Aftershock Hits Quake-Stricken Region in China, as Flood Fears Spark More Evacuations

More than 10,000 people were moved to higher ground Thursday as water continued to rise in a brimming lake formed by landslides from China's May 12 earthquake and another strong aftershock rocked the quake-battered region.

There were no immediate reports of damage or injuries following the 5.3 aftershock in Sichuan province.

Meanwhile, Premier Wen Jiabao arrived by helicopter Thursday afternoon in the town of Mianyang downstream from Tangjiashan lake to oversee attempts to drain the water. It was his third trip to the quake zone.

"Now is a critical moment for the Tangjiashan quake lake, and the most important thing is to ensure there are no casualties," Wen was quoted as saying by the official Xinhua News Agency.

The lake was formed above the devastated town of Beichuan after rocks and soil blocked the route of the Tongkou river.

Xinhua reported that water was still more than four feet below a diversion channel carved to drain the lake and it was not clear whether other measures were being taken to control the steadily rising water level.

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"If it keeps raining heavily, Tangjiashan's water level will rise to the level of the flood-relief channel within two or three days, after which the water will naturally flow out through the channel," said a staffer reached by phone at the Sichuan provincial flood relief headquarters. The man declined to give his name because he was not authorized to speak to the media.

Xinhua reported that 10,441 people in a low-lying area 32 miles from the lake area were evacuated Thursday afternoon and a traffic ban was being enforced in areas downstream from the dam. According to Xinhua some 250,000 people have been evacuated from areas threatened by the lake.

Authorities had earlier begun evacuating people in the city of Mianyang, where tent camps set up to house quake victims were emptying out.

At a camp near Mianyang's Fule mountain, refugees said they had been told to leave for high ground by mid-afternoon.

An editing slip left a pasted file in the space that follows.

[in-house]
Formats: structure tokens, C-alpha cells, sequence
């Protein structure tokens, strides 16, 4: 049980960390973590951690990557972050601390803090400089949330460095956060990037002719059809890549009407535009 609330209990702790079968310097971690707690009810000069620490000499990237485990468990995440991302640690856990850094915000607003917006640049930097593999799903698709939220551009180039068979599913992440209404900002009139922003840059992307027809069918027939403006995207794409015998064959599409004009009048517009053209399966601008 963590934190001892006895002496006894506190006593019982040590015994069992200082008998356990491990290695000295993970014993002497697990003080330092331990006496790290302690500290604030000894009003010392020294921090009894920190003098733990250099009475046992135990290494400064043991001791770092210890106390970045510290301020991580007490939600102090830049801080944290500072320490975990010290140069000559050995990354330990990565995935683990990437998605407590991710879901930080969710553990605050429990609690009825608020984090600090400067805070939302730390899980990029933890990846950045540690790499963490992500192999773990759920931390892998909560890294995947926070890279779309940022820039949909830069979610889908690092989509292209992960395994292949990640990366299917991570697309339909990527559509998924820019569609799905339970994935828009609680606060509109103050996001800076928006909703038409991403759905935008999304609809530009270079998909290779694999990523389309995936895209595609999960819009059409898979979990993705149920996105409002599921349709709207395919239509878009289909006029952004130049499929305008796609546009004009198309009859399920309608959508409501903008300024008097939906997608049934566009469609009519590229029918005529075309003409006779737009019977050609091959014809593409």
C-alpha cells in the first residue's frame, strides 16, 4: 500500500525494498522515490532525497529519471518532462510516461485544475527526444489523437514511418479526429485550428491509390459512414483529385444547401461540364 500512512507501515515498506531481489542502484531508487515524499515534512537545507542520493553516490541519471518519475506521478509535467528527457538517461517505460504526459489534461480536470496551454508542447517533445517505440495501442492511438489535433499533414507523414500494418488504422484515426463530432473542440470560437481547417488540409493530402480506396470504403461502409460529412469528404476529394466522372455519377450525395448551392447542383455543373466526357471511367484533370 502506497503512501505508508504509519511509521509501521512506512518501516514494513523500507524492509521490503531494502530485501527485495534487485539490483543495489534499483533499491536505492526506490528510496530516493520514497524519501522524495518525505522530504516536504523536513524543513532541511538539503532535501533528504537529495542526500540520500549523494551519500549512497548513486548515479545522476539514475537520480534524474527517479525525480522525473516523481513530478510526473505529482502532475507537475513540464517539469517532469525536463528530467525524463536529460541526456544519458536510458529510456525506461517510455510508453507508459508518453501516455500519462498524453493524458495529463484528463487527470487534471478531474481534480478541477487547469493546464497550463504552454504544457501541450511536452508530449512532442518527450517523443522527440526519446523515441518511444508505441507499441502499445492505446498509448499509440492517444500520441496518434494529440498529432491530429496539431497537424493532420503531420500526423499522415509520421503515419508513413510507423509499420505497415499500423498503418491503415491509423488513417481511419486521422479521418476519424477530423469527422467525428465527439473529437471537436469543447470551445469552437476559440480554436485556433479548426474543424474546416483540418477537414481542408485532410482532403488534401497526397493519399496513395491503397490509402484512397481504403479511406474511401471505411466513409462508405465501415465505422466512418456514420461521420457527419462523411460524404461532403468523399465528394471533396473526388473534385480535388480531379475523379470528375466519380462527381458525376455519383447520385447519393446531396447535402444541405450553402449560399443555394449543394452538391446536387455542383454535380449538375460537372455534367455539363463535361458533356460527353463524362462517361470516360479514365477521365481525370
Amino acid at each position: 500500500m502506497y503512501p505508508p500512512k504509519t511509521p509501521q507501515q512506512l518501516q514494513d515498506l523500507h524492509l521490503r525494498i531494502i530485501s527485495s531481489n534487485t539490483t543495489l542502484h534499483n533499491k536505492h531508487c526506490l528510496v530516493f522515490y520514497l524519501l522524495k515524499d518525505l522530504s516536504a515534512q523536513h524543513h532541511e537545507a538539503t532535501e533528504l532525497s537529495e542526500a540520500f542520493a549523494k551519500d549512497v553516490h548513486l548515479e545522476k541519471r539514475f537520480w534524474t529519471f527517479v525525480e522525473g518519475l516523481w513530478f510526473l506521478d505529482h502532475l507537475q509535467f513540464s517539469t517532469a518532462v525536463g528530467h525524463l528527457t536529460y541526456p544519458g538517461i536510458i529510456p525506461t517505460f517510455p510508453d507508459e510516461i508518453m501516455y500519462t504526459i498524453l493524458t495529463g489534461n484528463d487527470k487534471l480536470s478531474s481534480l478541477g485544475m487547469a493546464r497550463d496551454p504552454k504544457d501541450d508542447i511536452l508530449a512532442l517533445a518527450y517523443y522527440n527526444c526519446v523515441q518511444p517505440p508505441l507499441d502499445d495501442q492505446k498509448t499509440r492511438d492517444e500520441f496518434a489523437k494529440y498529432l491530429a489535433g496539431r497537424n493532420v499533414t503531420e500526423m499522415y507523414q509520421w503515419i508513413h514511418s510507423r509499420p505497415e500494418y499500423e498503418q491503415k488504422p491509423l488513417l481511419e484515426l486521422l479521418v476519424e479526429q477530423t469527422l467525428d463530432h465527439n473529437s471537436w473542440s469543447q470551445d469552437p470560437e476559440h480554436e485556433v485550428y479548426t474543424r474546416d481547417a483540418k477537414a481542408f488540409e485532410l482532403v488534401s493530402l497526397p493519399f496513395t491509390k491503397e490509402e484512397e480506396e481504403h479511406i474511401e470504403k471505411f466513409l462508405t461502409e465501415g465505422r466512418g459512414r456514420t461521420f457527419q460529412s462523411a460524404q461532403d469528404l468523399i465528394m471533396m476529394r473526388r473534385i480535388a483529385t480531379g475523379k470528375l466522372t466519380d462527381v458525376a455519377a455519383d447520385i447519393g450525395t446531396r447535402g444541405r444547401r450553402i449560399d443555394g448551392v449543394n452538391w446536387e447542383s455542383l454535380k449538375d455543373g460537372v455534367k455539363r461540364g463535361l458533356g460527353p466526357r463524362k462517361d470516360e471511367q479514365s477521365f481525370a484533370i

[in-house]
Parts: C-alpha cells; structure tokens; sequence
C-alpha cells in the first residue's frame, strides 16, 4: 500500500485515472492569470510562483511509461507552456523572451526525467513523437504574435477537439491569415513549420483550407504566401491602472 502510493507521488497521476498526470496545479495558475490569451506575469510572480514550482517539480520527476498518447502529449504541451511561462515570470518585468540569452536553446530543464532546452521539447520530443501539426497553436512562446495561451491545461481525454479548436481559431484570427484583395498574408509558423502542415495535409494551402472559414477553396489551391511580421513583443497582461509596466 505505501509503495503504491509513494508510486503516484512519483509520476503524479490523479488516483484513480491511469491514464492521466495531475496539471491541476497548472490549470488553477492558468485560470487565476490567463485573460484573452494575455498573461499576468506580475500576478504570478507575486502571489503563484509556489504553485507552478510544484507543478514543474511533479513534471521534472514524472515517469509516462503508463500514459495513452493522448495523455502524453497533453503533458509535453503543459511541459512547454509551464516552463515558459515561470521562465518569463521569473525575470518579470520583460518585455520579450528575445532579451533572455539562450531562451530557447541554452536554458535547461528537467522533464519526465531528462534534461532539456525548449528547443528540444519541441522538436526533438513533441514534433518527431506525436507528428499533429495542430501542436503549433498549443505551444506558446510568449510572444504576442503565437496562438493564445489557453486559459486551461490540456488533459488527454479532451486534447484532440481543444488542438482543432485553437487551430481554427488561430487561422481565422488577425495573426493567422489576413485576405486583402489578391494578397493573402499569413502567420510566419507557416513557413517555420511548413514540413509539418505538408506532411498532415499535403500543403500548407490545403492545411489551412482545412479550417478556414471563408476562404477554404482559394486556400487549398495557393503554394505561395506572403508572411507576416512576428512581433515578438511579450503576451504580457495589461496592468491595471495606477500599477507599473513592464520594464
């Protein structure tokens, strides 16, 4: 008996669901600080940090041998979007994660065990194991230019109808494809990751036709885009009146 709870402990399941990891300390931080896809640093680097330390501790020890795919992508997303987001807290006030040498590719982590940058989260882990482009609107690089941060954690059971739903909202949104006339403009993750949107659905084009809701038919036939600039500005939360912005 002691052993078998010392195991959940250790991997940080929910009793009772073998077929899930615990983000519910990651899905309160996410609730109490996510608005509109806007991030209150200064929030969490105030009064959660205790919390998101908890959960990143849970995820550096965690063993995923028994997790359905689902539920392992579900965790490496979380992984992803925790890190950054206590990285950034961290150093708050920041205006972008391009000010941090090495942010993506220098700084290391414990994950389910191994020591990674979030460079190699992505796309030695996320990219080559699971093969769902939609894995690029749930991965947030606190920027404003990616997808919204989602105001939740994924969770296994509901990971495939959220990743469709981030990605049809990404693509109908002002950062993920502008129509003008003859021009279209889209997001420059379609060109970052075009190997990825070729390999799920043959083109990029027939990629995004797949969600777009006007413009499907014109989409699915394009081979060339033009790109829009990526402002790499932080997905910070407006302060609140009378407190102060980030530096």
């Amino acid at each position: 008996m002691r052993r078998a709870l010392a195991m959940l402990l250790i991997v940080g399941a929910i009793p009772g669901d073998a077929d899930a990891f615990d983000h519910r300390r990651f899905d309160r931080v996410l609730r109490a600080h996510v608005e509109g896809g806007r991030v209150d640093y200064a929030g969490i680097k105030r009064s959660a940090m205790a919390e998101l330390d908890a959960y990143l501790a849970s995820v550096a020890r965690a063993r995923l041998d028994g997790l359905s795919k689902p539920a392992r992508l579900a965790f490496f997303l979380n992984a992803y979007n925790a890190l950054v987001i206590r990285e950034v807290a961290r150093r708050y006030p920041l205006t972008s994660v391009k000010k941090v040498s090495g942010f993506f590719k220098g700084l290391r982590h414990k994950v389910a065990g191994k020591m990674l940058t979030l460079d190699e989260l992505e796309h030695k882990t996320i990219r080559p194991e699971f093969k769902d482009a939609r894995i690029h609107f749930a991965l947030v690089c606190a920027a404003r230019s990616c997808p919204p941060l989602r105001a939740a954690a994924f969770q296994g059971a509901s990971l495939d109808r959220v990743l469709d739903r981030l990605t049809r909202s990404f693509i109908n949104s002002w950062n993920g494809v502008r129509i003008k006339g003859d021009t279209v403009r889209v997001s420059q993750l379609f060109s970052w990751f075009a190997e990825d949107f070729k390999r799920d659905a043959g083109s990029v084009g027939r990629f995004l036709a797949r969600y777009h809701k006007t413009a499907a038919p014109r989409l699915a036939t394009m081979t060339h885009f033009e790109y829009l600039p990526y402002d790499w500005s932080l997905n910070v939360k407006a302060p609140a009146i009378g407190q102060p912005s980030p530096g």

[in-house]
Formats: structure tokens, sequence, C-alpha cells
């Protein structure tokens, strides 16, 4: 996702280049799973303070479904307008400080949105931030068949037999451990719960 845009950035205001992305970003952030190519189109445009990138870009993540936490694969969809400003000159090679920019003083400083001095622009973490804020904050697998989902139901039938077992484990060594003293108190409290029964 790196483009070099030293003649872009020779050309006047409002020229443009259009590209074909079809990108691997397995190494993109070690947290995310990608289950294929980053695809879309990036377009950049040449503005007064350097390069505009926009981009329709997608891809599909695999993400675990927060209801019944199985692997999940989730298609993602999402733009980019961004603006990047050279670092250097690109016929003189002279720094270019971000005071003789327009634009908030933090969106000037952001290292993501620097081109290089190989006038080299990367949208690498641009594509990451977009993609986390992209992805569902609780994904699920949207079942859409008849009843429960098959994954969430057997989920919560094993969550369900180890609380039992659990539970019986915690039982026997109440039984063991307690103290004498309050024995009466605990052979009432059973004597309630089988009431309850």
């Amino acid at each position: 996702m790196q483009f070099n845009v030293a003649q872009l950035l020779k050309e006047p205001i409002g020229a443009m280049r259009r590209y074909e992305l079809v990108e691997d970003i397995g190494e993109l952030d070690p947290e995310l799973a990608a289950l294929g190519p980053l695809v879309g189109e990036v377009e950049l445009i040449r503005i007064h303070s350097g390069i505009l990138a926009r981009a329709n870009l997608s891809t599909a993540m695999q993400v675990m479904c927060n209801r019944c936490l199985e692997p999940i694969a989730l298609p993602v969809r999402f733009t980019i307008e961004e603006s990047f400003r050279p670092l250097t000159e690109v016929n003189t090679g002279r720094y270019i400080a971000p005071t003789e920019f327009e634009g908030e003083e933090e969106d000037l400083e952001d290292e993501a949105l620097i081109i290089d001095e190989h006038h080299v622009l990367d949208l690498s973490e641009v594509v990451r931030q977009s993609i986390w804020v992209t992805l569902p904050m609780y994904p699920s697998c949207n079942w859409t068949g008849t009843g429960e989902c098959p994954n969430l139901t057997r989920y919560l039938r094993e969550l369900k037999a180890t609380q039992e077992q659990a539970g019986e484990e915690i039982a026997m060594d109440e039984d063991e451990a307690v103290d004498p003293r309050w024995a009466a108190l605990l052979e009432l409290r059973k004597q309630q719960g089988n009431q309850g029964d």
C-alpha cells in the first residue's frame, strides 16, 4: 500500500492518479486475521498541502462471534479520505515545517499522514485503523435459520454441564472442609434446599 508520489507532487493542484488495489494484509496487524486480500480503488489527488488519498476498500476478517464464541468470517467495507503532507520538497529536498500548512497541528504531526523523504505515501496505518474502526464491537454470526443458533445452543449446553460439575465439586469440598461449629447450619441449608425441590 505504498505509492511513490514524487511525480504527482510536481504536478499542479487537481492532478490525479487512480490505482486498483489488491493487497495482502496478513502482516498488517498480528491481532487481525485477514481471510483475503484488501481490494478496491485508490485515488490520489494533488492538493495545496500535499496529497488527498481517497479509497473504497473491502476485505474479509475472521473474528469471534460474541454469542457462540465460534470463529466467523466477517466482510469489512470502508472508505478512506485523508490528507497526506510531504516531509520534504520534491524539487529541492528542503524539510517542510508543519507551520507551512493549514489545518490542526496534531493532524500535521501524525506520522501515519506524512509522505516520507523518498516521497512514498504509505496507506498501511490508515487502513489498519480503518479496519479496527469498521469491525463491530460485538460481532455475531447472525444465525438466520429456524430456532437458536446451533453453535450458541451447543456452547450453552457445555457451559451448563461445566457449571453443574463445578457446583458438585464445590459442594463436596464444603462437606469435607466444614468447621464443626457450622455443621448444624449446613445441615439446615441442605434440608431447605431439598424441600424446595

"They told everybody to evacuate because it wouldn't be safe," said Yang Jiayun, sitting in her tent pitched near a hillside.

The U.S. Geological Survey said the aftershock struck at 12:41 p.m. just south of Qingchuan city at the relatively shallow depth of six miles.

The frequent aftershocks have exacerbated the Tangjiashan flood threat by sending waves crashing against the mud and rock blocking the river.

Steep hillsides that collapsed into river valleys during the massive earthquake blocked water and formed more than 30 new lakes throughout the area. Explosives and heavy machinery have been used in several cases to clear the rubble and divert water before it rises to threatening levels. Heavy rain in mountains upstream have also increased the risk.

Skies in Mianyang were clear at midday Thursday, although rain was expected by the weekend.

Elsewhere in the quake zone, parents whose children were crushed to death in their classrooms vowed to continue a grass-roots campaign for investigations into alleged corruption and shoddy construction.

On Wednesday, security forces blocked grieving parents and reporters from some collapsed schools in a sign that Beijing is becoming increasingly intolerant of their protests.

The quake has killed more than 69,000 people, but Lu Guangjin, spokesman for the State Council, China's Cabinet, said there was no tally of how many of the victims were schoolchildren. Another 17,991 people remain missing and about five million have been left homeless, forced to seek shelter in tent camps and hastily built prefabricated housing units.

The government has said about 7,000 classrooms were destroyed, while angry parents and even rescuers have pointed to steel reinforcing rods in broken concrete slabs that were thinner than a ball point pen.

Authorities promised to investigate the school collapses, but there has not been any word on the findings. Lu said officials were analyzing samples of the rubble but that the work would take time.

On Thursday, Qi Ji, vice minister of Housing and Urban-Rural Development, disputed the assertion that a disproportionate number of classrooms had collapsed, saying that "other public buildings and homes also collapsed." But he acknowledged that tougher building standards should be used in the reconstruction process.

Qi, who spoke at a regular news conference, said authorities are focusing on the goal of producing one million prefabricated temporary housing units within three months, a task that would require "round the clock" effort.